Jon O . Neher

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Teaching family practice residents in a clinical setting is a complex and challenging endeavor, especially for community family physicians teaching part-time and junior faculty members beginning their academic careers. We present a five-step model of clinical teaching that utilizes simple, discrete teaching behaviors or "microskills." The five microskills(More)
(Fam Med 2003;35(6):391-3.) Editor’s Note: The “One-minute Preceptor” is a widely accepted teaching model that summarizes important tasks or “microskills.” In this month’s column, Jon Neher, MD, and Nancy Stevens, MD, MPH, explain the five microskills in the model and give specific suggestions on how office-based teachers can use them in their interactions(More)
BACKGROUND The purpose of this study was to examine how allopathic physicians participate in the decision to refer patients for alternative therapies. METHODS A pretested, self-administered, structured questionnaire was distributed simultaneously to all area physicians at community locations in Washington State, New Mexico, and southern Israel. The(More)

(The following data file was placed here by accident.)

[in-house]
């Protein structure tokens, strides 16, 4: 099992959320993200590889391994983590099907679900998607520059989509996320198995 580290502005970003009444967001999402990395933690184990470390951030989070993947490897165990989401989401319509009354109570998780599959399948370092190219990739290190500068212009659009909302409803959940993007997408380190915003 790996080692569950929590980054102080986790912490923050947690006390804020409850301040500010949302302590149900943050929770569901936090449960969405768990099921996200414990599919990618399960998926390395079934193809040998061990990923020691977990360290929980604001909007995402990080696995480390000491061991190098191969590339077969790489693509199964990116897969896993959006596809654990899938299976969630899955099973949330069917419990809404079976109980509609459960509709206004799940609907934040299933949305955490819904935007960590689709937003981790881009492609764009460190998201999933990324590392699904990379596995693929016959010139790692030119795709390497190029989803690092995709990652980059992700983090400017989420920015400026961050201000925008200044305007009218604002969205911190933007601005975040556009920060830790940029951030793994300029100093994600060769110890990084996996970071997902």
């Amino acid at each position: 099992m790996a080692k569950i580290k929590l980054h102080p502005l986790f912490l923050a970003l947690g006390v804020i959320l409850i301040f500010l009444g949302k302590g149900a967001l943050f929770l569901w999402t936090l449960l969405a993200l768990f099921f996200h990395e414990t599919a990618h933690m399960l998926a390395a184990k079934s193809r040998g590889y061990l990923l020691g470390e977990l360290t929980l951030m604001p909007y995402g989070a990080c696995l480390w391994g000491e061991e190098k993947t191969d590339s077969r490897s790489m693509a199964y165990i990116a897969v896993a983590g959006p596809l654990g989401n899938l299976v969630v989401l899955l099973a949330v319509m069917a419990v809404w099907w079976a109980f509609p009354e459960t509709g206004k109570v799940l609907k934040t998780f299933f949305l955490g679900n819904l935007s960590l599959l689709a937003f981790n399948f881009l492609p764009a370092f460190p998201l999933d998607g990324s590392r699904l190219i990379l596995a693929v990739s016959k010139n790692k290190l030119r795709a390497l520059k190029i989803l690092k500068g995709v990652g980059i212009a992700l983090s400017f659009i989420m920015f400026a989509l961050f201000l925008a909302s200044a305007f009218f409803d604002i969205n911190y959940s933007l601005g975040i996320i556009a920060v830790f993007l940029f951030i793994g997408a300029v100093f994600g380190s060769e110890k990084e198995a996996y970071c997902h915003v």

No large-scale randomized, placebo-controlled trials evaluate furosemide's effect on mortality and long-term morbidity in diastolic or systolic dysfunction. In short-term studies, furosemide reduces edema, reduces hospitalizations, and improves exercise capacity in the setting of systolic dysfunction (strength of recommendation [SOR]: B, based upon(More)
Cross-cultural medicine is a natural and important part of family practice. Unfortunately, its acceptance and implementation into family practice training programs has been limited. This paper presents a developmental model of ethnosensitivity in family practice training which assesses a trainee's ability to grasp cross-cultural issues and suggests(More)
BACKGROUND AND OBJECTIVES Continuity of care is required in family practice training programs. However, continuity for some patients may not be adequately served in the traditional training model that has residents in the family practice center (FPC) for 1 to 3 half-day clinics per week. This study sought to determine if increasing clinic frequency in a(More)
BACKGROUND AND OBJECTIVES This study reports on a novel qualitative method for evaluating family practice training programs. Previous evaluation techniques have generally been quantitative in nature and have limited their scope to a few isolated elements of residency education. METHODS A guest faculty, working in conjunction with local faculty, conducted(More)